The mayor of New Plymouth has found himself at odds with the Taranaki Public Health Unit on modeling the potential impact of a delta outbreak in the province.
Neil Holdom warns of the potential for thousands of infections, hundreds of hospital admissions and more than 50 deaths over a year, meanwhile, professionals take a much more optimistic view.
Using a spreadsheet, Holdom has taken the figures from Professor Shaun Hendy, a model of government, and applied them to the 2.5% of New Zealand’s population who have Taranaki.
Even taking as a starting point that the province is 85 percent fully vaccinated, the figures he posted on Facebook are disappointing.
“Assuming the vaccine is really effective, potentially 55 people in Taranaki would die over a 12-month period and the most worrying thing, I suppose, is that the peak [hospital] the required beds were 29 beds “.
Holdom said that Professor Hendy’s figures indicated that more than 11,000 people in Taranaki could become infected in a year or just under 10 percent of the region’s population and hundreds would be hospitalized.
The mayor was concerned about the implications for health services.
“For every bed, you have four or five nurses to handle that bed for 24 hours and we know, from what we’ve seen in Auckland, that as soon as a nurse or any of the medical professionals tests positive, it’s not just removed, it’s it’s often other people on their shift, and therefore they lose those staff on the margins. “
Taranaki Medical Health Officer Jonathan Jarman and the Public Health Unit have taken a more “optimistic” approach to their model.
He has analyzed what a delta outbreak would look like for 100 days if it arrived in the region today and assumed that the vaccination rate will increase to 90 percent during that time.
“And what we found was that the maximum number of daily cases that would be detected would be 32 people per day and the maximum number of hospitalized patients at any one time would be seven and the maximum number of people in the ICU would be two.”
The current double injection vaccination rate for the general population in Taranaki is approximately 67 percent.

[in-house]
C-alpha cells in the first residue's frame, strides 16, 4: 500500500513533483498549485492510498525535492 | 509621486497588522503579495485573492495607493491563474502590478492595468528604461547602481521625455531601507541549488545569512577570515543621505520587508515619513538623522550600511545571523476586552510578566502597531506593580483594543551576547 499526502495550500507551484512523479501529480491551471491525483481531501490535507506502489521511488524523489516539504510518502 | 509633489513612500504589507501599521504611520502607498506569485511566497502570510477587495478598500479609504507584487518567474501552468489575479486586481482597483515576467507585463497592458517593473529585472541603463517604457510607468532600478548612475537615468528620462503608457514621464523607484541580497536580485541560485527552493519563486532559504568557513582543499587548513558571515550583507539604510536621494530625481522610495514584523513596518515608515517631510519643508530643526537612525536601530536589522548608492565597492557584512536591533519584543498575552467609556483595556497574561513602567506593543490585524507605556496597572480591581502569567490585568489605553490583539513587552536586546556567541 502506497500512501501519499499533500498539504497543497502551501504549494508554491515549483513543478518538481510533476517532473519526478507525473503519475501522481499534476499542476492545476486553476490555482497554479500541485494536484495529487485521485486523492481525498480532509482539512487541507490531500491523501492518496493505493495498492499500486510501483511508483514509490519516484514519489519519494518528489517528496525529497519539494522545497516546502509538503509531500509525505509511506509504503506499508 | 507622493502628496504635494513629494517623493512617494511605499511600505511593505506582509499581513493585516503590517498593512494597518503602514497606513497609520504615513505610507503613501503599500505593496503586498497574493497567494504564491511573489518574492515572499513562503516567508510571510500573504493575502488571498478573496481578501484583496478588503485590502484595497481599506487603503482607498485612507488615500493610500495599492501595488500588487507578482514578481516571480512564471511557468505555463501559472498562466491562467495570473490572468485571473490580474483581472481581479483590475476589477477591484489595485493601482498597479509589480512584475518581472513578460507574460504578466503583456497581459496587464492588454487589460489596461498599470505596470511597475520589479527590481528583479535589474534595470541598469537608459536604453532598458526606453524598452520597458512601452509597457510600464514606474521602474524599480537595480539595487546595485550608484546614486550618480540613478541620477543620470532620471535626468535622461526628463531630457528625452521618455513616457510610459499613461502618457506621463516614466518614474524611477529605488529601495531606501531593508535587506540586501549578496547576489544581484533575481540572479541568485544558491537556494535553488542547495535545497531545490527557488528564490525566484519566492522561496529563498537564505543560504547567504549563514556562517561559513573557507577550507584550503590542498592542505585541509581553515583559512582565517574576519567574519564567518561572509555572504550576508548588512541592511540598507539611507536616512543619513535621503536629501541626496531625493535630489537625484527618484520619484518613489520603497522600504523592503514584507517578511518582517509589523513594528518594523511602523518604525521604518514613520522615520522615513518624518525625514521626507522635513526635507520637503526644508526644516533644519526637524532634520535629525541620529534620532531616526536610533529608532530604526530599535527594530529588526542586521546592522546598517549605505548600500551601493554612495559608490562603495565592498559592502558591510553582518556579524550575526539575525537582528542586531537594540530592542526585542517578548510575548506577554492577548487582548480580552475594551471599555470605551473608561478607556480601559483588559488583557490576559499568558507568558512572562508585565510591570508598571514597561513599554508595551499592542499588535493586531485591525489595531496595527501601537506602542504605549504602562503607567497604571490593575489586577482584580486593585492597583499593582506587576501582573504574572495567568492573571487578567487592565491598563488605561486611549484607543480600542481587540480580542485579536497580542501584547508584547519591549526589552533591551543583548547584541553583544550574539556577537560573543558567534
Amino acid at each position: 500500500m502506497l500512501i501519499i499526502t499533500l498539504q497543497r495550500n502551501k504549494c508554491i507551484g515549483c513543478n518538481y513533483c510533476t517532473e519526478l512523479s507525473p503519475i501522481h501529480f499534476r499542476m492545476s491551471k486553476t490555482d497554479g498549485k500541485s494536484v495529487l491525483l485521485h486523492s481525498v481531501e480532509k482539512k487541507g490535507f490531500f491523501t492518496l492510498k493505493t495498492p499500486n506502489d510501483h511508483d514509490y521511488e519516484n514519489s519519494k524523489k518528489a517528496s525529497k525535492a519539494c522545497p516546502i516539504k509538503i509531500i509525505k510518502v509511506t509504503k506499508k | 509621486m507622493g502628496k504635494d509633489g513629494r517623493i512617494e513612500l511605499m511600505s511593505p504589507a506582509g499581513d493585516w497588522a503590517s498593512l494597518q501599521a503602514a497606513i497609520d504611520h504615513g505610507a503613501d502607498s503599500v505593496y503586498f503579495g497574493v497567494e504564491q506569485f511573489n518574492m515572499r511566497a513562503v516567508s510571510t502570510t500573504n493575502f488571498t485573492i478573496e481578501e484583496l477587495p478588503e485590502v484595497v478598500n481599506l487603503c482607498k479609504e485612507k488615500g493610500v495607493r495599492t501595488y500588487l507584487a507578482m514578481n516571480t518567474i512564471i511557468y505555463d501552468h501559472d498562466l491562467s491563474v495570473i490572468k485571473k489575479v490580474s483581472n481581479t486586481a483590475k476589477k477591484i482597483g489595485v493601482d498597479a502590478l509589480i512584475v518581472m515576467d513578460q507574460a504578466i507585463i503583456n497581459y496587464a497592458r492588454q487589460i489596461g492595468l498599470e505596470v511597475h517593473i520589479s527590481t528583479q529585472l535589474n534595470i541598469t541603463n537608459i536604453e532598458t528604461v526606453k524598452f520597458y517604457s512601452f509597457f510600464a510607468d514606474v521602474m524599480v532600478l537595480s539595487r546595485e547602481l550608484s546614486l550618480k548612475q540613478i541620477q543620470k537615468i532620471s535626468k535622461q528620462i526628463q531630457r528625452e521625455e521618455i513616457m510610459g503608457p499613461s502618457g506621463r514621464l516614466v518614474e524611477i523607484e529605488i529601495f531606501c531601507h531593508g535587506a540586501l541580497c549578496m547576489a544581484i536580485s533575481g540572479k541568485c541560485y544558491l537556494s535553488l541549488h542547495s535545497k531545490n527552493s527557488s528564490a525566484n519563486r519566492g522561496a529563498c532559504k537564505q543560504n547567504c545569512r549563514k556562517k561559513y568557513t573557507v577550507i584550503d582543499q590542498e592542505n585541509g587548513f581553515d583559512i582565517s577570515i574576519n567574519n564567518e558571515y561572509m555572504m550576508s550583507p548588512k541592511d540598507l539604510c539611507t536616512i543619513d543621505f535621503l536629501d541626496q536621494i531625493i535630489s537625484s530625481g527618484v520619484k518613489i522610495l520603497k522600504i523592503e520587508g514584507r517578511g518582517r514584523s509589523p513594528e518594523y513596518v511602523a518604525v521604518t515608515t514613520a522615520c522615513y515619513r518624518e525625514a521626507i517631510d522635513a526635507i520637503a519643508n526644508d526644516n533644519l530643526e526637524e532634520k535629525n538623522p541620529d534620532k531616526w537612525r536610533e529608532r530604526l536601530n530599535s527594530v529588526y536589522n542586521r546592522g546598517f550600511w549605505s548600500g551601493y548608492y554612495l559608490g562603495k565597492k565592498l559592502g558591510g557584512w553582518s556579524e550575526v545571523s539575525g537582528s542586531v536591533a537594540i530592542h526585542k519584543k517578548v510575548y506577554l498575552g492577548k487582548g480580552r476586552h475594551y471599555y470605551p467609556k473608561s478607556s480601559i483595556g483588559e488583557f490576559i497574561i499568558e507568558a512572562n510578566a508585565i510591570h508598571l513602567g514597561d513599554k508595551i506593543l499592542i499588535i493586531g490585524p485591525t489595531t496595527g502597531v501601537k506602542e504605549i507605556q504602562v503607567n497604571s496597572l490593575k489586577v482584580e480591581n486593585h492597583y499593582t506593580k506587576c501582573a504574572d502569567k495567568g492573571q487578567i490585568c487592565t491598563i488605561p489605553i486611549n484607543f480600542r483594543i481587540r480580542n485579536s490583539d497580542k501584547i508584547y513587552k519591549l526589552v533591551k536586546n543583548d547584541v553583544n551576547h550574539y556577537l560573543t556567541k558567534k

Dr Jarman said that no model was perfect, but that the Public Health Unit took Taranaki’s specific factors into account and looked beyond the Auckland outbreak.
“We also looked at Waikato and they have managed to curb this type of increase in cases and in fact there has never been more than one person at a time in the hospital and they have had Covid in their community for more than a month.”
Even when 90 percent of those eligible were fully vaccinated, a quarter of the Taranaki population, including those under the age of 12, would be susceptible to Covid-19, said Dr. Jarman.
Most people susceptible to it will likely become infected within the next year or two, he said.
However, the Public Health Unit model was silent on the number of potential deaths.
“We didn’t look at deaths. Personally, I don’t think focusing on death is particularly helpful. We were looking more at the impact on the healthcare system,” said Dr. Jarman.
“I think focusing on death unnecessarily scares people. I think we really have to focus on what the impacts will be on our services and our community.”
Neil Holdom didn’t think it was alarming.
“Do you think the government would have spent $ 50 billion if they weren’t scared?
“All of this Covid response has consisted of reducing the death toll, reducing health impacts, but also realizing that not only will Covid generate deaths and suffering, they are those who await knee or hip operations or surgery or treatment of cancer or even to visit specialists have diagnostic material analyzed.
“Our healthcare system was under stress before Covid. Now it is under massive stress, so the health impacts will not just be about people getting sick and dying from Covid.”
Holdom hoped that discussion of the various models would provide additional motivation for the unvaccinated to take a hit and help protect health services.